Upon leaving the formal setting of a college or university, and upon settling in a place that is distinctly not a bustling metropolitan area, you may realize how much you might have taken for granted. Beyond that, however, you may start to seek ways to stay connected with a world of learning and creative intellectual stimulation. What you’ll want to seek—and what your liberal arts and sciences education basically prepared you for—is a way for your mind to find satisfying occupation without gross stimulants. That is, you’ll want to be like a “good” or admirable Jane Austen character whom we’re supposed to want to resemble! This means keeping your mind sharp, and supporting organizations like Phi Beta Kappa, ones that indirectly fuel the world’s creative, problem-solving brain trust. Remembering all the while the doctor’s credo, “first do no harm,” try getting involved with organizations that are less partisan and more educational in the most liberal sense: education improves individual lives and “life” in general.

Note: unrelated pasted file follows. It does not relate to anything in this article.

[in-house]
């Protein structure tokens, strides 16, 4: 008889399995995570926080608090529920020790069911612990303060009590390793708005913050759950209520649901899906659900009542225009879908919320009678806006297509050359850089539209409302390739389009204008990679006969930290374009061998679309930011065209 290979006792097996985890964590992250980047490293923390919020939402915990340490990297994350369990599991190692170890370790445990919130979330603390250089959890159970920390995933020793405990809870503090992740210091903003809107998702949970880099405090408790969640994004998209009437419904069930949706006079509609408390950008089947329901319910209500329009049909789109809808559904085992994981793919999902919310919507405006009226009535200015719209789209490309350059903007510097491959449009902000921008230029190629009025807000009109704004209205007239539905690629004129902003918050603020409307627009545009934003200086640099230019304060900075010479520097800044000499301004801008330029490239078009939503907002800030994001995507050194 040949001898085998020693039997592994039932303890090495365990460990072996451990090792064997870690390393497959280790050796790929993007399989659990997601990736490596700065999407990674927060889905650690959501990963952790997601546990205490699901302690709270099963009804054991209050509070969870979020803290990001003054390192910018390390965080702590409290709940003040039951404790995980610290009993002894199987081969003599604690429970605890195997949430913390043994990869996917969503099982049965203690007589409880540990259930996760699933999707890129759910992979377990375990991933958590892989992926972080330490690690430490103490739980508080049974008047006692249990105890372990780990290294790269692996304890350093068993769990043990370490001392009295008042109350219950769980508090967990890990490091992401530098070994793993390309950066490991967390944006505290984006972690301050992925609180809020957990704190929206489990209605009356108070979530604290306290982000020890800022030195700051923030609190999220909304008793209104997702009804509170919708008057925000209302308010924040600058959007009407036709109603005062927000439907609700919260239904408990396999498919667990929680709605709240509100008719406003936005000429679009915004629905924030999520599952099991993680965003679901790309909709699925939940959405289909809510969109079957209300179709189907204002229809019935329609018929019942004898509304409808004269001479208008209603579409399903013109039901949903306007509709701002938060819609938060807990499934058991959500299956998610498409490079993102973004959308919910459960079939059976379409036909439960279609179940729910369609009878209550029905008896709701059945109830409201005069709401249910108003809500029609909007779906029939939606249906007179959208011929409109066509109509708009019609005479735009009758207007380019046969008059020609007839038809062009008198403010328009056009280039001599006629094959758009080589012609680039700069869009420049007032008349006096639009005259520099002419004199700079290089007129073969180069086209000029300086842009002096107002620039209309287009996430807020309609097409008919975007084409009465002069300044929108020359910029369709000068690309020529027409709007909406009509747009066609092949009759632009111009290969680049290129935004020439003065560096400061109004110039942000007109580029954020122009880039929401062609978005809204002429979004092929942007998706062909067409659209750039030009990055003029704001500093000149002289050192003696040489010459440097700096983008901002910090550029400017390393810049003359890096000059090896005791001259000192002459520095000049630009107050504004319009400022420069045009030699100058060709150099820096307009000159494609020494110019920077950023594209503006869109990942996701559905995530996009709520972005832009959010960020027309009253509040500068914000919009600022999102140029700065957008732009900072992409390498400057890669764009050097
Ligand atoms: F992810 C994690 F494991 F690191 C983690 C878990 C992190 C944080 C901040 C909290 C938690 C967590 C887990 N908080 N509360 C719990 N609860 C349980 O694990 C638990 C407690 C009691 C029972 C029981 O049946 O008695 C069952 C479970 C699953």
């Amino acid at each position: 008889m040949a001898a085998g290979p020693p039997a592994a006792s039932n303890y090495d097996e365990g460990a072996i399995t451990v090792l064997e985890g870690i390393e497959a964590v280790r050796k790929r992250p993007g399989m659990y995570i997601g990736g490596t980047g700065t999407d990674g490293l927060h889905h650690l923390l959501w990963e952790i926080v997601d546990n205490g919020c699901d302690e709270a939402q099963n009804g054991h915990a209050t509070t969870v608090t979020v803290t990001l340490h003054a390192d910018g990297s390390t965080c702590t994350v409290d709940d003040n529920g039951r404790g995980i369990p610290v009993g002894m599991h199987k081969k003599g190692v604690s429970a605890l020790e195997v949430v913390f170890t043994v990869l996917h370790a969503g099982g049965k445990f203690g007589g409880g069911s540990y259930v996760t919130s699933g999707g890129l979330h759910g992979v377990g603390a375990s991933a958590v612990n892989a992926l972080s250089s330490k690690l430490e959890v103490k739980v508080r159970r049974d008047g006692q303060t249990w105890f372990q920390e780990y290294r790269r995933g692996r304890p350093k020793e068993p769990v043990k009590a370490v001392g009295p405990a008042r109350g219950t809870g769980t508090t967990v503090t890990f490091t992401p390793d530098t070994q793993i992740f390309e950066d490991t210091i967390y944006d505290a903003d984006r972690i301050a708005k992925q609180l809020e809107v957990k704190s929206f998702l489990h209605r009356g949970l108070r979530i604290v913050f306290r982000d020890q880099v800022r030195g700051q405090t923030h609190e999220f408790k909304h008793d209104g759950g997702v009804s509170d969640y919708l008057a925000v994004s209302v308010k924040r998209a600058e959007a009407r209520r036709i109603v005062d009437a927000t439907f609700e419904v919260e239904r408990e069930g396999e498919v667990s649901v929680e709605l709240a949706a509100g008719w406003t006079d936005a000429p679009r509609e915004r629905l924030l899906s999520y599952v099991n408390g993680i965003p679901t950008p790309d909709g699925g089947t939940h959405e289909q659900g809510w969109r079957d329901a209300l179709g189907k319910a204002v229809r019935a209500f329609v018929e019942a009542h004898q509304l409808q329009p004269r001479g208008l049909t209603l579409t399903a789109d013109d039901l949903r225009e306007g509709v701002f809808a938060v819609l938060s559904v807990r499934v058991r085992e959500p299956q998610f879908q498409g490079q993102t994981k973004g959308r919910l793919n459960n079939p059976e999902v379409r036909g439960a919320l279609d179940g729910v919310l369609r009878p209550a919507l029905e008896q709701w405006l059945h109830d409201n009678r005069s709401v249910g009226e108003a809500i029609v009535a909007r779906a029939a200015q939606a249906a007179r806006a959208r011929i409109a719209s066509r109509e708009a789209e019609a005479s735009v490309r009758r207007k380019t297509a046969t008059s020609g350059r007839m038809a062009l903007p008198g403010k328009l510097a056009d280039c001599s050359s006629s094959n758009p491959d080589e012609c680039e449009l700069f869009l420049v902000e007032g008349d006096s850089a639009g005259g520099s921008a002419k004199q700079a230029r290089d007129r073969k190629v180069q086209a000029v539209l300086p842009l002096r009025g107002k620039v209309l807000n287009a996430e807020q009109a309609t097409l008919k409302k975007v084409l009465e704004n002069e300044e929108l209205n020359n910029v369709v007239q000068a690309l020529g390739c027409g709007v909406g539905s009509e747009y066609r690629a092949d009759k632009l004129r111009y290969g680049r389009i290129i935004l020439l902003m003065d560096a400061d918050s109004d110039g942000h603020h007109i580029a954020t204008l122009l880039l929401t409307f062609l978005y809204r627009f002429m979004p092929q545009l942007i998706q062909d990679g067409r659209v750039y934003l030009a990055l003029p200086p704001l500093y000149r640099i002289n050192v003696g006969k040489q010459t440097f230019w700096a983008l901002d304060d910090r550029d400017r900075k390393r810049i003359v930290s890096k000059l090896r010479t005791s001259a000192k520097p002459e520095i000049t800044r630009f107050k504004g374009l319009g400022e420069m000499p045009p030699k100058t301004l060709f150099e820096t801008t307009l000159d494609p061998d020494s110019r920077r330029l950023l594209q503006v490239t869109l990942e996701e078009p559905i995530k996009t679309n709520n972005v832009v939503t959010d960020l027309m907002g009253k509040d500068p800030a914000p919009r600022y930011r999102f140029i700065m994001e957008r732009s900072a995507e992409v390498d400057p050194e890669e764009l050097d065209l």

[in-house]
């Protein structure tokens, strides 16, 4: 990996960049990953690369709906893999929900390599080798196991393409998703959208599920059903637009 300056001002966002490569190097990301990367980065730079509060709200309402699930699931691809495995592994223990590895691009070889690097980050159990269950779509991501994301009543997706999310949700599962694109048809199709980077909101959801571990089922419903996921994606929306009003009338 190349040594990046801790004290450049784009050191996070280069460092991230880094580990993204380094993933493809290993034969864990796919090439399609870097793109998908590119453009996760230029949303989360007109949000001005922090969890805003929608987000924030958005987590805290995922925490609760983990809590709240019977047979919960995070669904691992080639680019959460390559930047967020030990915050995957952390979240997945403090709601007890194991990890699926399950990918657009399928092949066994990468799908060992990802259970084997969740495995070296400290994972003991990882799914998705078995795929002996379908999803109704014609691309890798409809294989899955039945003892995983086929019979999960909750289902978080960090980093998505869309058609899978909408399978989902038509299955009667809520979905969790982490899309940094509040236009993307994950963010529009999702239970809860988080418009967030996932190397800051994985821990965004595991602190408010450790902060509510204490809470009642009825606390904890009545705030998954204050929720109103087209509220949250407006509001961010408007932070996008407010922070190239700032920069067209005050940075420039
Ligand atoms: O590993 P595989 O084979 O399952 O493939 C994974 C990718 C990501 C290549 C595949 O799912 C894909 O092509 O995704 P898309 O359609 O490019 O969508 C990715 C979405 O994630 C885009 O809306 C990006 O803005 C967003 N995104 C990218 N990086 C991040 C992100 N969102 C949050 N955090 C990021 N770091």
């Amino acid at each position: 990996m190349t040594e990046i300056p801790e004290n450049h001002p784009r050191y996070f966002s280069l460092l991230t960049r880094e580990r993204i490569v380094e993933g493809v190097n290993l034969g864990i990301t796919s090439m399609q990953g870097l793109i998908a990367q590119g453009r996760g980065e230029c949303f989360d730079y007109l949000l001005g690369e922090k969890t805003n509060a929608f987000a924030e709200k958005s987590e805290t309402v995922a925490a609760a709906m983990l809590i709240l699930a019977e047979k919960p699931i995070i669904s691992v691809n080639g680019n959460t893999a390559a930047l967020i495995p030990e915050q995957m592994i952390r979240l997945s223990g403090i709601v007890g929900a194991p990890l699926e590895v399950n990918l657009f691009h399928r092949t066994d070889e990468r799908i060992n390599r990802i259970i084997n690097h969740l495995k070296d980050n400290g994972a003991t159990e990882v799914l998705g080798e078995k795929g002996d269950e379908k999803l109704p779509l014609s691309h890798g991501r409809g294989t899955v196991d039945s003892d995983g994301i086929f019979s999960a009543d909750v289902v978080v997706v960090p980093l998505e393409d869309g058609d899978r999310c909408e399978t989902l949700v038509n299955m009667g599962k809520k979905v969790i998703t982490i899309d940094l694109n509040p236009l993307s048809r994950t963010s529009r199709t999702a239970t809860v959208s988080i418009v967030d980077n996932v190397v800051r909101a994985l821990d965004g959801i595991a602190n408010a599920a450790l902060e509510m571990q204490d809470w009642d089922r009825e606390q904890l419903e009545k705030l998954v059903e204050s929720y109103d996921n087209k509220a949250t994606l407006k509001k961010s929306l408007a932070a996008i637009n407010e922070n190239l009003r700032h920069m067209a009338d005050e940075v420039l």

What do you want to learn next?
I’m currently engrossed by a Public Humanities project that I’ve proposed to the National Endowment for the Humanities. The topic—“Dying in an Age of Health”—starts with the question, “Why is there so little conversation about dying and, conversely, so much talk about health?” That is, how do we help each other better face and understand mortality? Can humanities scholars help us do this? Absolutely! I hope to learn through this years-long process how to help general audiences (the public, my fellow citizens) see new ways of grappling with death. It’s what scholars, teachers, and life-long learners naturally do: learn what we want to teach.
Why do you think Phi Beta Kappa and an arts & sciences education are important in today’s society?